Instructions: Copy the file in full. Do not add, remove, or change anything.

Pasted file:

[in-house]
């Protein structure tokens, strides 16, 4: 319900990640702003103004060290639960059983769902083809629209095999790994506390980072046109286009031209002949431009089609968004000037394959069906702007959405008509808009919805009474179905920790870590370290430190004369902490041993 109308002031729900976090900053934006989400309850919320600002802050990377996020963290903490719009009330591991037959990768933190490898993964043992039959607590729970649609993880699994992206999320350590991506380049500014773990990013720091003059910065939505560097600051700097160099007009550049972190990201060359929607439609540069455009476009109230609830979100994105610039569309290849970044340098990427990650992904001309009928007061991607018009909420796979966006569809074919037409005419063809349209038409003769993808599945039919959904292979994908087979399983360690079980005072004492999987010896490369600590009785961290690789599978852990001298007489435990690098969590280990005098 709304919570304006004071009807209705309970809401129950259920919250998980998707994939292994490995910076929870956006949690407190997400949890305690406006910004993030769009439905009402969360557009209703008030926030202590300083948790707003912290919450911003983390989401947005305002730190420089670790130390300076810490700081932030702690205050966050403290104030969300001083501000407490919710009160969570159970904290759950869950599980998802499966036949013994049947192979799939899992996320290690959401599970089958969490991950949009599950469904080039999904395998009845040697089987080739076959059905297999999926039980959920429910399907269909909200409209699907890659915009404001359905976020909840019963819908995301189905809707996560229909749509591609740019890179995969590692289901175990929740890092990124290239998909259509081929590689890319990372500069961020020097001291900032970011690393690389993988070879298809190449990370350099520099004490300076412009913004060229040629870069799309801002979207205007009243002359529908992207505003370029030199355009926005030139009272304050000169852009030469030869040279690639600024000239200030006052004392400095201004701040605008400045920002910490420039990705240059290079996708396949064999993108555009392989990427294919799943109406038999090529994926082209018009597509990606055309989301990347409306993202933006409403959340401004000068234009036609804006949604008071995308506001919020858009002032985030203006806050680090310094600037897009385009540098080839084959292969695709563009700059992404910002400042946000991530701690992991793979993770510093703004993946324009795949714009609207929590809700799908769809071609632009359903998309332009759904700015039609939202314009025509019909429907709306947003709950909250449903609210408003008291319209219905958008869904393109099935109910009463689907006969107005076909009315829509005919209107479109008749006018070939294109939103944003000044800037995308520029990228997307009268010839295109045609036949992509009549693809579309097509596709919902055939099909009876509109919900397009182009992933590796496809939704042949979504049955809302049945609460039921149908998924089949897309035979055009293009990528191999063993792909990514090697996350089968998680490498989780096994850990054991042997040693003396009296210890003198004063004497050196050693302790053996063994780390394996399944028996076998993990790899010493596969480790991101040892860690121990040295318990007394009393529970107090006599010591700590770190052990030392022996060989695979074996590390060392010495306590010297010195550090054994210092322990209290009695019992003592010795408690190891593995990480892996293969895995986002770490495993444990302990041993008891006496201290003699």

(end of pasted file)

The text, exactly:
[in-house]
């Protein structure tokens, strides 16, 4: 319900990640702003103004060290639960059983769902083809629209095999790994506390980072046109286009031209002949431009089609968004000037394959069906702007959405008509808009919805009474179905920790870590370290430190004369902490041993 109308002031729900976090900053934006989400309850919320600002802050990377996020963290903490719009009330591991037959990768933190490898993964043992039959607590729970649609993880699994992206999320350590991506380049500014773990990013720091003059910065939505560097600051700097160099007009550049972190990201060359929607439609540069455009476009109230609830979100994105610039569309290849970044340098990427990650992904001309009928007061991607018009909420796979966006569809074919037409005419063809349209038409003769993808599945039919959904292979994908087979399983360690079980005072004492999987010896490369600590009785961290690789599978852990001298007489435990690098969590280990005098 709304919570304006004071009807209705309970809401129950259920919250998980998707994939292994490995910076929870956006949690407190997400949890305690406006910004993030769009439905009402969360557009209703008030926030202590300083948790707003912290919450911003983390989401947005305002730190420089670790130390300076810490700081932030702690205050966050403290104030969300001083501000407490919710009160969570159970904290759950869950599980998802499966036949013994049947192979799939899992996320290690959401599970089958969490991950949009599950469904080039999904395998009845040697089987080739076959059905297999999926039980959920429910399907269909909200409209699907890659915009404001359905976020909840019963819908995301189905809707996560229909749509591609740019890179995969590692289901175990929740890092990124290239998909259509081929590689890319990372500069961020020097001291900032970011690393690389993988070879298809190449990370350099520099004490300076412009913004060229040629870069799309801002979207205007009243002359529908992207505003370029030199355009926005030139009272304050000169852009030469030869040279690639600024000239200030006052004392400095201004701040605008400045920002910490420039990705240059290079996708396949064999993108555009392989990427294919799943109406038999090529994926082209018009597509990606055309989301990347409306993202933006409403959340401004000068234009036609804006949604008071995308506001919020858009002032985030203006806050680090310094600037897009385009540098080839084959292969695709563009700059992404910002400042946000991530701690992991793979993770510093703004993946324009795949714009609207929590809700799908769809071609632009359903998309332009759904700015039609939202314009025509019909429907709306947003709950909250449903609210408003008291319209219905958008869904393109099935109910009463689907006969107005076909009315829509005919209107479109008749006018070939294109939103944003000044800037995308520029990228997307009268010839295109045609036949992509009549693809579309097509596709919902055939099909009876509109919900397009182009992933590796496809939704042949979504049955809302049945609460039921149908998924089949897309035979055009293009990528191999063993792909990514090697996350089968998680490498989780096994850990054991042997040693003396009296210890003198004063004497050196050693302790053996063994780390394996399944028996076998993990790899010493596969480790991101040892860690121990040295318990007394009393529970107090006599010591700590770190052990030392022996060989695979074996590390060392010495306590010297010195550090054994210092322990209290009695019992003592010795408690190891593995990480892996293969895995986002770490495993444990302990041993008891006496201290003699």